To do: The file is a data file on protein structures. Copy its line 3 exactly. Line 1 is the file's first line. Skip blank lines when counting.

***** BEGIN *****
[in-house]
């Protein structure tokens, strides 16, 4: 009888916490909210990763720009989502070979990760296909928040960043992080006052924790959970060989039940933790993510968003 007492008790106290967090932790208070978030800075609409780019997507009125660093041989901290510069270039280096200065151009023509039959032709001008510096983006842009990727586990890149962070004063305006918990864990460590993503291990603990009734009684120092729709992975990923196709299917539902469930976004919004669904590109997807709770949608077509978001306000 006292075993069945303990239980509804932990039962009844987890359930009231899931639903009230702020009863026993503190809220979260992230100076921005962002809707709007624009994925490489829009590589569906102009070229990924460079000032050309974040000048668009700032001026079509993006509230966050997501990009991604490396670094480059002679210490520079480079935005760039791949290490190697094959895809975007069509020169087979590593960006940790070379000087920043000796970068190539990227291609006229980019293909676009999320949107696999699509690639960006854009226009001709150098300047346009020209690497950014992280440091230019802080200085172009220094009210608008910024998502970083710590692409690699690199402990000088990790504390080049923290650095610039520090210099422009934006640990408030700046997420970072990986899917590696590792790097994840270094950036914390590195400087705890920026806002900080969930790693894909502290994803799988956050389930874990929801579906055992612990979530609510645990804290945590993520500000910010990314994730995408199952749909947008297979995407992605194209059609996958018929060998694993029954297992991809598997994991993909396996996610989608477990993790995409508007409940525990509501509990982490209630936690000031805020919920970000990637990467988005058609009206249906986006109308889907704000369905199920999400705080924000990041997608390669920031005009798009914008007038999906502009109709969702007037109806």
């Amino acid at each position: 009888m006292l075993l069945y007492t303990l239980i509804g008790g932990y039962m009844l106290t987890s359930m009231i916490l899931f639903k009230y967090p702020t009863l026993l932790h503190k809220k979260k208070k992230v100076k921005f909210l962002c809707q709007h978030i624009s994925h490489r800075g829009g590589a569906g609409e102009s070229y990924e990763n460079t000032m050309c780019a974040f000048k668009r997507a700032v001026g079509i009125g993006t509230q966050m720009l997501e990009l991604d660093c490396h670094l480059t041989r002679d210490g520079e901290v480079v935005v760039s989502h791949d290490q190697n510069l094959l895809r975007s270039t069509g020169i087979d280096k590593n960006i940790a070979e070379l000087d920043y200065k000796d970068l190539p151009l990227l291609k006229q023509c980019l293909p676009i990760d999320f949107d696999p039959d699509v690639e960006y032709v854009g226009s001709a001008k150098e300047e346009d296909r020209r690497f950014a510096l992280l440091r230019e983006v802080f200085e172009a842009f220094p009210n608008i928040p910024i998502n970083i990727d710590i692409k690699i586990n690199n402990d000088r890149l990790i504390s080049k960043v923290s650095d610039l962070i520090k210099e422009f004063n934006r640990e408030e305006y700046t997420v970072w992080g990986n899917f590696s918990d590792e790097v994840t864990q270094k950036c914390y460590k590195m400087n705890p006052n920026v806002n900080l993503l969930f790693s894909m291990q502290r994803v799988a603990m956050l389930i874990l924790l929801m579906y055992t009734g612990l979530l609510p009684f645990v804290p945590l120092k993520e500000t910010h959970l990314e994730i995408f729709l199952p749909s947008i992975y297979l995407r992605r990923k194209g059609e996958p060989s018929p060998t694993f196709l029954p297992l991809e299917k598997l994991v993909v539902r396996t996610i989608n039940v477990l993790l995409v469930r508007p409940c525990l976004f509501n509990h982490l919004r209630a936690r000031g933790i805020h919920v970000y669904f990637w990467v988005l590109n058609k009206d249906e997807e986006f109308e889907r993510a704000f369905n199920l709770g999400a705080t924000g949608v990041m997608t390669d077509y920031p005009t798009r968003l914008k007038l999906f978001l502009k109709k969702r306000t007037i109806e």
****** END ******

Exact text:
């Amino acid at each position: 009888m006292l075993l069945y007492t303990l239980i509804g008790g932990y039962m009844l106290t987890s359930m009231i916490l899931f639903k009230y967090p702020t009863l026993l932790h503190k809220k979260k208070k992230v100076k921005f909210l962002c809707q709007h978030i624009s994925h490489r800075g829009g590589a569906g609409e102009s070229y990924e990763n460079t000032m050309c780019a974040f000048k668009r997507a700032v001026g079509i009125g993006t509230q966050m720009l997501e990009l991604d660093c490396h670094l480059t041989r002679d210490g520079e901290v480079v935005v760039s989502h791949d290490q190697n510069l094959l895809r975007s270039t069509g020169i087979d280096k590593n960006i940790a070979e070379l000087d920043y200065k000796d970068l190539p151009l990227l291609k006229q023509c980019l293909p676009i990760d999320f949107d696999p039959d699509v690639e960006y032709v854009g226009s001709a001008k150098e300047e346009d296909r020209r690497f950014a510096l992280l440091r230019e983006v802080f200085e172009a842009f220094p009210n608008i928040p910024i998502n970083i990727d710590i692409k690699i586990n690199n402990d000088r890149l990790i504390s080049k960043v923290s650095d610039l962070i520090k210099e422009f004063n934006r640990e408030e305006y700046t997420v970072w992080g990986n899917f590696s918990d590792e790097v994840t864990q270094k950036c914390y460590k590195m400087n705890p006052n920026v806002n900080l993503l969930f790693s894909m291990q502290r994803v799988a603990m956050l389930i874990l924790l929801m579906y055992t009734g612990l979530l609510p009684f645990v804290p945590l120092k993520e500000t910010h959970l990314e994730i995408f729709l199952p749909s947008i992975y297979l995407r992605r990923k194209g059609e996958p060989s018929p060998t694993f196709l029954p297992l991809e299917k598997l994991v993909v539902r396996t996610i989608n039940v477990l993790l995409v469930r508007p409940c525990l976004f509501n509990h982490l919004r209630a936690r000031g933790i805020h919920v970000y669904f990637w990467v988005l590109n058609k009206d249906e997807e986006f109308e889907r993510a704000f369905n199920l709770g999400a705080t924000g949608v990041m997608t390669d077509y920031p005009t798009r968003l914008k007038l999906f978001l502009k109709k969702r306000t007037i109806e």